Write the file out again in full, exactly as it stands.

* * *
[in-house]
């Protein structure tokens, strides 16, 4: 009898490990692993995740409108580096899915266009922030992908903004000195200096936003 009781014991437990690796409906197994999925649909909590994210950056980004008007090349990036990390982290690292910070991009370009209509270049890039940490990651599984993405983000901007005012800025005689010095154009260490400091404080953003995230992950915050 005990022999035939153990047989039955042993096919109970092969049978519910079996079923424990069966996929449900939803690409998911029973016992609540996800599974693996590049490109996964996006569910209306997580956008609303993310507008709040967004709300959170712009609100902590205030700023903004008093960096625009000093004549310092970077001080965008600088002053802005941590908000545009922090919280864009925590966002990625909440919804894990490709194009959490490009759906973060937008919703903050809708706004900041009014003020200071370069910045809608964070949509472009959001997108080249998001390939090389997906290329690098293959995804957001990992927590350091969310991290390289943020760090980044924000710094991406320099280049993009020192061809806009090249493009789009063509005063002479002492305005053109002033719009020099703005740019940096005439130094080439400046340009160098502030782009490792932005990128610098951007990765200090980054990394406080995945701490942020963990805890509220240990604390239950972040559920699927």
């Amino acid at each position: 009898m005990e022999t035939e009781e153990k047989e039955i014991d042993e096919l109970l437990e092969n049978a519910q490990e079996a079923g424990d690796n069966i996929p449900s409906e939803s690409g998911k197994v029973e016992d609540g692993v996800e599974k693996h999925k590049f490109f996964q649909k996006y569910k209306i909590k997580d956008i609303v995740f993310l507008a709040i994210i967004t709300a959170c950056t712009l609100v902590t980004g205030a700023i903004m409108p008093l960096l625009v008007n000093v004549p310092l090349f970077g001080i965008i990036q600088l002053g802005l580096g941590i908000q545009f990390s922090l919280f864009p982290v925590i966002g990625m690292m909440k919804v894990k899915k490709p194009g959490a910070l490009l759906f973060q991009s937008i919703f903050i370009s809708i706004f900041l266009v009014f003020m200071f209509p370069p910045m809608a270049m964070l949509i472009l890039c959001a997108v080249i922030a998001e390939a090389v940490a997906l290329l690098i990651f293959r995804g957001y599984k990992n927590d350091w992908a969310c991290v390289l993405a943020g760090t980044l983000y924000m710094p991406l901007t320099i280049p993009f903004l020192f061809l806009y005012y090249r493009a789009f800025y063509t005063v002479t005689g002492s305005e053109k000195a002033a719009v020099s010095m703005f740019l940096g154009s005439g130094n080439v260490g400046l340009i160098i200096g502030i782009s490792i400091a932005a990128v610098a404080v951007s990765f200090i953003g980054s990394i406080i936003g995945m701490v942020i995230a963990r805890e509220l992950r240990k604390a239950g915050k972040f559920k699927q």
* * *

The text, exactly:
[in-house]
């Protein structure tokens, strides 16, 4: 009898490990692993995740409108580096899915266009922030992908903004000195200096936003 009781014991437990690796409906197994999925649909909590994210950056980004008007090349990036990390982290690292910070991009370009209509270049890039940490990651599984993405983000901007005012800025005689010095154009260490400091404080953003995230992950915050 005990022999035939153990047989039955042993096919109970092969049978519910079996079923424990069966996929449900939803690409998911029973016992609540996800599974693996590049490109996964996006569910209306997580956008609303993310507008709040967004709300959170712009609100902590205030700023903004008093960096625009000093004549310092970077001080965008600088002053802005941590908000545009922090919280864009925590966002990625909440919804894990490709194009959490490009759906973060937008919703903050809708706004900041009014003020200071370069910045809608964070949509472009959001997108080249998001390939090389997906290329690098293959995804957001990992927590350091969310991290390289943020760090980044924000710094991406320099280049993009020192061809806009090249493009789009063509005063002479002492305005053109002033719009020099703005740019940096005439130094080439400046340009160098502030782009490792932005990128610098951007990765200090980054990394406080995945701490942020963990805890509220240990604390239950972040559920699927």
């Amino acid at each position: 009898m005990e022999t035939e009781e153990k047989e039955i014991d042993e096919l109970l437990e092969n049978a519910q490990e079996a079923g424990d690796n069966i996929p449900s409906e939803s690409g998911k197994v029973e016992d609540g692993v996800e599974k693996h999925k590049f490109f996964q649909k996006y569910k209306i909590k997580d956008i609303v995740f993310l507008a709040i994210i967004t709300a959170c950056t712009l609100v902590t980004g205030a700023i903004m409108p008093l960096l625009v008007n000093v004549p310092l090349f970077g001080i965008i990036q600088l002053g802005l580096g941590i908000q545009f990390s922090l919280f864009p982290v925590i966002g990625m690292m909440k919804v894990k899915k490709p194009g959490a910070l490009l759906f973060q991009s937008i919703f903050i370009s809708i706004f900041l266009v009014f003020m200071f209509p370069p910045m809608a270049m964070l949509i472009l890039c959001a997108v080249i922030a998001e390939a090389v940490a997906l290329l690098i990651f293959r995804g957001y599984k990992n927590d350091w992908a969310c991290v390289l993405a943020g760090t980044l983000y924000m710094p991406l901007t320099i280049p993009f903004l020192f061809l806009y005012y090249r493009a789009f800025y063509t005063v002479t005689g002492s305005e053109k000195a002033a719009v020099s010095m703005f740019l940096g154009s005439g130094n080439v260490g400046l340009i160098i200096g502030i782009s490792i400091a932005a990128v610098a404080v951007s990765f200090i953003g980054s990394i406080i936003g995945m701490v942020i995230a963990r805890e509220l992950r240990k604390a239950g915050k972040f559920k699927q």